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Scores of youths in Cameroon protested outside the French embassy in the capital, Yaoundé, over “insulting” remarks made by French President Emmanuel Macron on President Paul Biya.
This is after a video went viral on social media over the weekend of President Macron telling a Cameroonian activist in Paris that he had pressured Mr Biya to release opposition leader Maurice Kamto – who was eventually freed from jail after nine months in October 2019.
In the video, the French President was also heard saying that there were “intolerable human rights violations” taking place in Cameroon – a remark that came days after 22 people were killed by gunmen wearing military uniforms in Ngarbuh village in the country’s North-West region.
“I will call President Biya next week and we will put maximum pressure so that the situation ends,” Mr Macron told the activist.
The remarks have not been taken kindly by authorities in Yaoundé.
“We are comfortable with our president. He is a man of peace,” shouted one protester.
“France has no lessons to give Cameroon and Macron must apologise for insinuating that our president is his stooge,” said another.
And another simply carried a placard asking Macron to have respect for his elders, emphasising the fact that Cameroon is a sovereign state.
Civil activist Yvone Mumah Biya said the authorities were behind the protest.
“This is political manipulation. Somebody somewhere thinks they have not done their job well, and they think they can go and mobilise these youths,” she told the BBC.
SOURCE BBC NEWS
A religious leader who founded a celebrated organisation for people with learning difficulties sexually abused six women in France, an internal report found.
Canadian Jean Vanier founded the global network L’Arche in France in 1964 and died last year aged 90.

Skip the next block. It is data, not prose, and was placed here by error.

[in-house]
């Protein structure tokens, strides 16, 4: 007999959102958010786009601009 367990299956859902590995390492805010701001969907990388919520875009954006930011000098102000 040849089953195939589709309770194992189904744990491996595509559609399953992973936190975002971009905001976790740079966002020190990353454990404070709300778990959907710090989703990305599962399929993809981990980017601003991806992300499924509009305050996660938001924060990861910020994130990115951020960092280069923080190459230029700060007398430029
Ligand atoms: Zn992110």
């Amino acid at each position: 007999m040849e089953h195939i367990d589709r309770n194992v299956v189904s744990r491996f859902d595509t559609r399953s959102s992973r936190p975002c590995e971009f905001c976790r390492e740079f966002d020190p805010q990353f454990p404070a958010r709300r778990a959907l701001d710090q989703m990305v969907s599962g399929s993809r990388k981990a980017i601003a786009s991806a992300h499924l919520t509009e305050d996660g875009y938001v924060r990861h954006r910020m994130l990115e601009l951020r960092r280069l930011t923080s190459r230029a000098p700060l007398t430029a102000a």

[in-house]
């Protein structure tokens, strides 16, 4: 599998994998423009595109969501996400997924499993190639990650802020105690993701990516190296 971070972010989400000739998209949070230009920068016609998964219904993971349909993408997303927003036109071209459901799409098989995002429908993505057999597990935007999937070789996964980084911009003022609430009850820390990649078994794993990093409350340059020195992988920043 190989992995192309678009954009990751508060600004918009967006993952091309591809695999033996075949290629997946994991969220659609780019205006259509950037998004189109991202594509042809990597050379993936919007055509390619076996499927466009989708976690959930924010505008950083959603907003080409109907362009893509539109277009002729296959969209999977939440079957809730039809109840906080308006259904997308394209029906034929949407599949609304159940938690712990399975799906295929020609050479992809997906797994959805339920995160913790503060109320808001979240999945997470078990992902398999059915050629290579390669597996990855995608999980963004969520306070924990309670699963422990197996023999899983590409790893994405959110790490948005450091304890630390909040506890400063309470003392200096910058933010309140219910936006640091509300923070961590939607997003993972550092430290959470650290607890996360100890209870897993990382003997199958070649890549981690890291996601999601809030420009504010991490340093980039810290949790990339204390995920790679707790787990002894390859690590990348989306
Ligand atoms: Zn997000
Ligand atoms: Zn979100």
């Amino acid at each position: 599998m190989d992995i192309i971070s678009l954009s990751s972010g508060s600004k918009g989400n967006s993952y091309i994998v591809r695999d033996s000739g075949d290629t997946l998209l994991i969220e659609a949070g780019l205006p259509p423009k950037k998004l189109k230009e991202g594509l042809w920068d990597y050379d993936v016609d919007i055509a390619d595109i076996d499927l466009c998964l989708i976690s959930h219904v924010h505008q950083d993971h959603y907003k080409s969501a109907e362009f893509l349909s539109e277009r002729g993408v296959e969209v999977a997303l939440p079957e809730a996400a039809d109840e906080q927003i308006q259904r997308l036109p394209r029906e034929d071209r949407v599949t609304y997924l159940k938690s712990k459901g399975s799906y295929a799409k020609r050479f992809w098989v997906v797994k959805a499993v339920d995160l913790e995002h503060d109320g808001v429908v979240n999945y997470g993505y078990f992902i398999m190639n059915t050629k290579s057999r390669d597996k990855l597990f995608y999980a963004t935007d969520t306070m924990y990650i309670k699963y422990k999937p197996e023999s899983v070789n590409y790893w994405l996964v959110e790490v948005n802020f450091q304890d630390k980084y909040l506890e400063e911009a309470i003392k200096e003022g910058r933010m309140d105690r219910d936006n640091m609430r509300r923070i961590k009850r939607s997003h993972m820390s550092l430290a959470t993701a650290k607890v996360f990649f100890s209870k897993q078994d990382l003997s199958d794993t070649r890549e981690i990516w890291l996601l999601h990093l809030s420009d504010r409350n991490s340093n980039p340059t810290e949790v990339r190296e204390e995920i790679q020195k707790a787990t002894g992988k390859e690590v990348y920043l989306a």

None of the women he abused were themselves disabled, the report says.
An investigation into Vanier was commissioned by L’Arche International last year after suspicions were raised.
The full report is due to be published in the coming days.
“We are shocked by these discoveries and unreservedly condemn these actions, which are in total contradiction with the values Jean Vanier claimed and are incompatible with the basic rules of respect and integrity of persons, and contrary to the fundamental principles on which L’Arche is based,” L’Arche International said in a statement on its website.
The organisation runs homes and centres where people with and without disabilities live together, operating in 38 countries with around 10,000 members.
What does the report say?
Vanier, a devout Catholic, had “manipulative and emotionally abusive” sexual relationships with six women in Trosly-Breuil, France, between 1970 and 2005, according to a statement by L’Arche International about the soon-to-be-published report.
Sexual relations were instigated by Vanier, usually in the context of giving spiritual guidance.
“These women reported similar facts associated with highly unusual spiritual or mystical explanations used to justify these behaviours,” the statement said.
“The relationships […] had a significant negative impact on their personal lives and subsequent relationships.
“These actions are indicative of a deep psychological and spiritual hold Jean Vanier had on these women,” it said.
It also says Vanier asked the women the keep the incidents secret.
The women included assistants and nuns, according to Canadian newspaper the Globe and Mail, which first broke the story.
Vanier also shared sexual partners and “mystical” sexual practices with disgraced priest Thomas Philippe, according to the newspaper.
Father Philippe, who died in 1993, was Vanier’s “spiritual father”.
Vanier publicly denied knowledge of those practices, but the report finds that he was using the same methods.
Vanier’s actions “reveal his own adoption of some of Father Thomas Philippe’s deviant theories and practices which he continued over a very long period of time”, L’Arche International said.
The investigation was carried out by independent UK consultancy GCPS.
Who was Jean Vanier?
The son of a Canadian diplomat, he left a naval career in 1950 to study theology, saying he wanted to “follow Jesus”.
While visiting a chaplain in Paris who worked with men with learning difficulties, he became disturbed by the poor conditions in which the men lived.
He founded L’Arche to provide communities for people with learning difficulties to live alongside people without disability as equals.
There are now 154 L’Arche centres around the world.
Vanier was nominated for the Nobel Peace Prize for his work, and was awarded the prestigious Companion of the Order of Canada.
In 2015, he was the recipient of the Templeton Prize, an award described as “entirely deserved” by the Archbishop of Canterbury, Justin Welby.